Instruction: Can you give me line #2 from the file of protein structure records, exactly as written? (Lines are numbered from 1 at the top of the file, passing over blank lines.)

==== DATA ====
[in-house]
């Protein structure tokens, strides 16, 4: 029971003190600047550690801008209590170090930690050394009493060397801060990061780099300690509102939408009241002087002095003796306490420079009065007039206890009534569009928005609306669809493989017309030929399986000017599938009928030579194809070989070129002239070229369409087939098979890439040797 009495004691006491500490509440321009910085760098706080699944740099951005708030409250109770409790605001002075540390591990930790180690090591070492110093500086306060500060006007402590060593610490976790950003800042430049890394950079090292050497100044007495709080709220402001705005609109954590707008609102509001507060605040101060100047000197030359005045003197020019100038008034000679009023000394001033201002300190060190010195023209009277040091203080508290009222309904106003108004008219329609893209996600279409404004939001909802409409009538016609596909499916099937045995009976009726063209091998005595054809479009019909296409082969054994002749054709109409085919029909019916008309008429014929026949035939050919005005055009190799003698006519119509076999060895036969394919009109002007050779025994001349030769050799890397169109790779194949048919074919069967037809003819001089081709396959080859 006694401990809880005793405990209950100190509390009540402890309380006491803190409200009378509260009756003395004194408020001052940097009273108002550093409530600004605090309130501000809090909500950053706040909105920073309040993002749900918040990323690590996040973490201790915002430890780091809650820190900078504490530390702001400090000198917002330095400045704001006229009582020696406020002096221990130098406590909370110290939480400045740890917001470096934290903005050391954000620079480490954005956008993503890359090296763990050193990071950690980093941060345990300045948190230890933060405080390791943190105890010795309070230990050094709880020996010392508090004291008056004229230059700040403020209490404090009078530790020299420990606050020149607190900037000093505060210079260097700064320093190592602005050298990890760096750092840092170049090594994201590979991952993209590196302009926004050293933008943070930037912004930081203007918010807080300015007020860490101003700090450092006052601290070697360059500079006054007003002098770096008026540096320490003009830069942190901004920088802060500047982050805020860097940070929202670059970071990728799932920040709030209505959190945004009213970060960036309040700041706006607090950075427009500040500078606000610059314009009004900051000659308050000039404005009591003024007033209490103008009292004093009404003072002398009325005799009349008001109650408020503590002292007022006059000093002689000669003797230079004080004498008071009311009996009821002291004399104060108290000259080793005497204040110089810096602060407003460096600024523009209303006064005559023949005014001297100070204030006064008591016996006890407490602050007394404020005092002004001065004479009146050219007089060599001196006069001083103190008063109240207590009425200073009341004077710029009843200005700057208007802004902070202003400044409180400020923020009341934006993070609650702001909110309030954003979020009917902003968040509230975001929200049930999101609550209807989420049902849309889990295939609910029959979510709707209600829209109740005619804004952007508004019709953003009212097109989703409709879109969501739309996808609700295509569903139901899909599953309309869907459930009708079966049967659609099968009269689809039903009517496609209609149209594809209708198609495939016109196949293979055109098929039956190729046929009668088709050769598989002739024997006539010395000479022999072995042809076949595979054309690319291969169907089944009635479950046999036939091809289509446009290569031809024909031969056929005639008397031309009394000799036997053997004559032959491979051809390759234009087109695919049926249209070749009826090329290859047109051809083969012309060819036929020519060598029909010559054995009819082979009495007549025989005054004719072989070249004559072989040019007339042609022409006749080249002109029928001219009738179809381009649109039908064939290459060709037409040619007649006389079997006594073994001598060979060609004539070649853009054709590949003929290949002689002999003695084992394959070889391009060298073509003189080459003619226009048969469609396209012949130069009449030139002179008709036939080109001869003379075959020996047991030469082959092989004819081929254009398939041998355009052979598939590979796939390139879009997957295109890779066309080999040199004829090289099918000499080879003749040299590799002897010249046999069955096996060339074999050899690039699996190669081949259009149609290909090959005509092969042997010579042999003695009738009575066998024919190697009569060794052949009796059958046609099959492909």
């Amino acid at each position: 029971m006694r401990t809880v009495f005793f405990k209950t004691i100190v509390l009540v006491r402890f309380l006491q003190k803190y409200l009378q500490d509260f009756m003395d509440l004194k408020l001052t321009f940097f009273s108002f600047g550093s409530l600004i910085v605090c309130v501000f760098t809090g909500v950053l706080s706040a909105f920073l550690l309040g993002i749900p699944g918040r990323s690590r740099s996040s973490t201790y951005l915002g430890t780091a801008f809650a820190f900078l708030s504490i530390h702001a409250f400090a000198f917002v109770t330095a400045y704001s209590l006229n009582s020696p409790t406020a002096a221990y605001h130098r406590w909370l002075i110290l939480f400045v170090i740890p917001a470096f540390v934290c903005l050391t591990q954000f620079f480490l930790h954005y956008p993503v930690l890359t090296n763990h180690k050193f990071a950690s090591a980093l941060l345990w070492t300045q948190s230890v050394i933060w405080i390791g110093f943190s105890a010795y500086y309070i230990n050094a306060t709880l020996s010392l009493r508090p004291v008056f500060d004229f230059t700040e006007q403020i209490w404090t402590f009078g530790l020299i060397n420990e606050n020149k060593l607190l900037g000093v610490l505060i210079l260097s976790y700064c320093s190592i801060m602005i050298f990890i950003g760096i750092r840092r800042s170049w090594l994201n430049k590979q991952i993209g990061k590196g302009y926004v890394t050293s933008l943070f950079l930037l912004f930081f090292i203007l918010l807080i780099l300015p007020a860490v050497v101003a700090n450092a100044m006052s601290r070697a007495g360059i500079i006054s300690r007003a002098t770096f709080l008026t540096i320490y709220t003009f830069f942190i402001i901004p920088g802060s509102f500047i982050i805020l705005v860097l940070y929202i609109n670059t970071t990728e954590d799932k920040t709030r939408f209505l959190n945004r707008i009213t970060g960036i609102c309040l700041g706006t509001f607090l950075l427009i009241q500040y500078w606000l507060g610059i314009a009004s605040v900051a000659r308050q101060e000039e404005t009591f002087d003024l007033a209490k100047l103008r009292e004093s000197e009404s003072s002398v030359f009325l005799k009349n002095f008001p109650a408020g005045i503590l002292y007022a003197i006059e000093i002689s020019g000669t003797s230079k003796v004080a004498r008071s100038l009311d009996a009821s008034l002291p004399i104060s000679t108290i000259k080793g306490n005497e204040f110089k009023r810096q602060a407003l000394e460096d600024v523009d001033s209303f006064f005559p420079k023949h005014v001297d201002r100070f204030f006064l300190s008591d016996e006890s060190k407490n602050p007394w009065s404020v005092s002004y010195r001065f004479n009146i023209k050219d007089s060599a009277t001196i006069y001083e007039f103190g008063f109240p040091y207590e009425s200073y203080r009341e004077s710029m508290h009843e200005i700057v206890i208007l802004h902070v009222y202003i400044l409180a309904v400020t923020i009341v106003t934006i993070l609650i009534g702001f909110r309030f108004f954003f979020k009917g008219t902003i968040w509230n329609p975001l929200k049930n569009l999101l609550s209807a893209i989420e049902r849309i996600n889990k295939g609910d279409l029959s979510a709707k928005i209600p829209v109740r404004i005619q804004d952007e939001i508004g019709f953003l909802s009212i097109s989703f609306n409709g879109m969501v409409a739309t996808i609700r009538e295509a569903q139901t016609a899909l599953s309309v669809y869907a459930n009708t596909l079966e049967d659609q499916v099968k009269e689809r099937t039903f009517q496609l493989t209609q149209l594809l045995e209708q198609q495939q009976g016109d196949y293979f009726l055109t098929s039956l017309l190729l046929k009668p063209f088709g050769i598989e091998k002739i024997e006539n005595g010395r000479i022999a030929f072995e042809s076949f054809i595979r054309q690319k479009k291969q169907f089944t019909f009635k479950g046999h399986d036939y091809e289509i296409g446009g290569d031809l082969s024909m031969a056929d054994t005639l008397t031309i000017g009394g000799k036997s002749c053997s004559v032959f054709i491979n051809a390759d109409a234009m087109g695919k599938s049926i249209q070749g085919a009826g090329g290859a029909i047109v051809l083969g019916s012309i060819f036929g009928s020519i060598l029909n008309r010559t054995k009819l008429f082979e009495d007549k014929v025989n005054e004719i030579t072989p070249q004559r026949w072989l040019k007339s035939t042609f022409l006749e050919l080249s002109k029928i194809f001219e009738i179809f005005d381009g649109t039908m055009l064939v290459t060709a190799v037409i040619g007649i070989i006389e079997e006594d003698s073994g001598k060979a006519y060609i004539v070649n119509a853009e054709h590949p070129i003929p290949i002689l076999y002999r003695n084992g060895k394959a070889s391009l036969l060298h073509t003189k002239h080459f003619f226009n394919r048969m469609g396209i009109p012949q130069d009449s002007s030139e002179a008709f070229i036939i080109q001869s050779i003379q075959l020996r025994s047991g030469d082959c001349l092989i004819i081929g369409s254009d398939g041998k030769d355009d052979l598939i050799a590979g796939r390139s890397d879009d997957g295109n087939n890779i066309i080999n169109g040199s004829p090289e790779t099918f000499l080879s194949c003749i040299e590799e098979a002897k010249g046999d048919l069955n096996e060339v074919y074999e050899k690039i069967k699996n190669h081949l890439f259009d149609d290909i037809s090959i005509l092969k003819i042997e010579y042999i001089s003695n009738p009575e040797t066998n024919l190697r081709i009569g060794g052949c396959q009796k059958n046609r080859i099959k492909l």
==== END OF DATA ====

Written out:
């Protein structure tokens, strides 16, 4: 029971003190600047550690801008209590170090930690050394009493060397801060990061780099300690509102939408009241002087002095003796306490420079009065007039206890009534569009928005609306669809493989017309030929399986000017599938009928030579194809070989070129002239070229369409087939098979890439040797 009495004691006491500490509440321009910085760098706080699944740099951005708030409250109770409790605001002075540390591990930790180690090591070492110093500086306060500060006007402590060593610490976790950003800042430049890394950079090292050497100044007495709080709220402001705005609109954590707008609102509001507060605040101060100047000197030359005045003197020019100038008034000679009023000394001033201002300190060190010195023209009277040091203080508290009222309904106003108004008219329609893209996600279409404004939001909802409409009538016609596909499916099937045995009976009726063209091998005595054809479009019909296409082969054994002749054709109409085919029909019916008309008429014929026949035939050919005005055009190799003698006519119509076999060895036969394919009109002007050779025994001349030769050799890397169109790779194949048919074919069967037809003819001089081709396959080859 006694401990809880005793405990209950100190509390009540402890309380006491803190409200009378509260009756003395004194408020001052940097009273108002550093409530600004605090309130501000809090909500950053706040909105920073309040993002749900918040990323690590996040973490201790915002430890780091809650820190900078504490530390702001400090000198917002330095400045704001006229009582020696406020002096221990130098406590909370110290939480400045740890917001470096934290903005050391954000620079480490954005956008993503890359090296763990050193990071950690980093941060345990300045948190230890933060405080390791943190105890010795309070230990050094709880020996010392508090004291008056004229230059700040403020209490404090009078530790020299420990606050020149607190900037000093505060210079260097700064320093190592602005050298990890760096750092840092170049090594994201590979991952993209590196302009926004050293933008943070930037912004930081203007918010807080300015007020860490101003700090450092006052601290070697360059500079006054007003002098770096008026540096320490003009830069942190901004920088802060500047982050805020860097940070929202670059970071990728799932920040709030209505959190945004009213970060960036309040700041706006607090950075427009500040500078606000610059314009009004900051000659308050000039404005009591003024007033209490103008009292004093009404003072002398009325005799009349008001109650408020503590002292007022006059000093002689000669003797230079004080004498008071009311009996009821002291004399104060108290000259080793005497204040110089810096602060407003460096600024523009209303006064005559023949005014001297100070204030006064008591016996006890407490602050007394404020005092002004001065004479009146050219007089060599001196006069001083103190008063109240207590009425200073009341004077710029009843200005700057208007802004902070202003400044409180400020923020009341934006993070609650702001909110309030954003979020009917902003968040509230975001929200049930999101609550209807989420049902849309889990295939609910029959979510709707209600829209109740005619804004952007508004019709953003009212097109989703409709879109969501739309996808609700295509569903139901899909599953309309869907459930009708079966049967659609099968009269689809039903009517496609209609149209594809209708198609495939016109196949293979055109098929039956190729046929009668088709050769598989002739024997006539010395000479022999072995042809076949595979054309690319291969169907089944009635479950046999036939091809289509446009290569031809024909031969056929005639008397031309009394000799036997053997004559032959491979051809390759234009087109695919049926249209070749009826090329290859047109051809083969012309060819036929020519060598029909010559054995009819082979009495007549025989005054004719072989070249004559072989040019007339042609022409006749080249002109029928001219009738179809381009649109039908064939290459060709037409040619007649006389079997006594073994001598060979060609004539070649853009054709590949003929290949002689002999003695084992394959070889391009060298073509003189080459003619226009048969469609396209012949130069009449030139002179008709036939080109001869003379075959020996047991030469082959092989004819081929254009398939041998355009052979598939590979796939390139879009997957295109890779066309080999040199004829090289099918000499080879003749040299590799002897010249046999069955096996060339074999050899690039699996190669081949259009149609290909090959005509092969042997010579042999003695009738009575066998024919190697009569060794052949009796059958046609099959492909």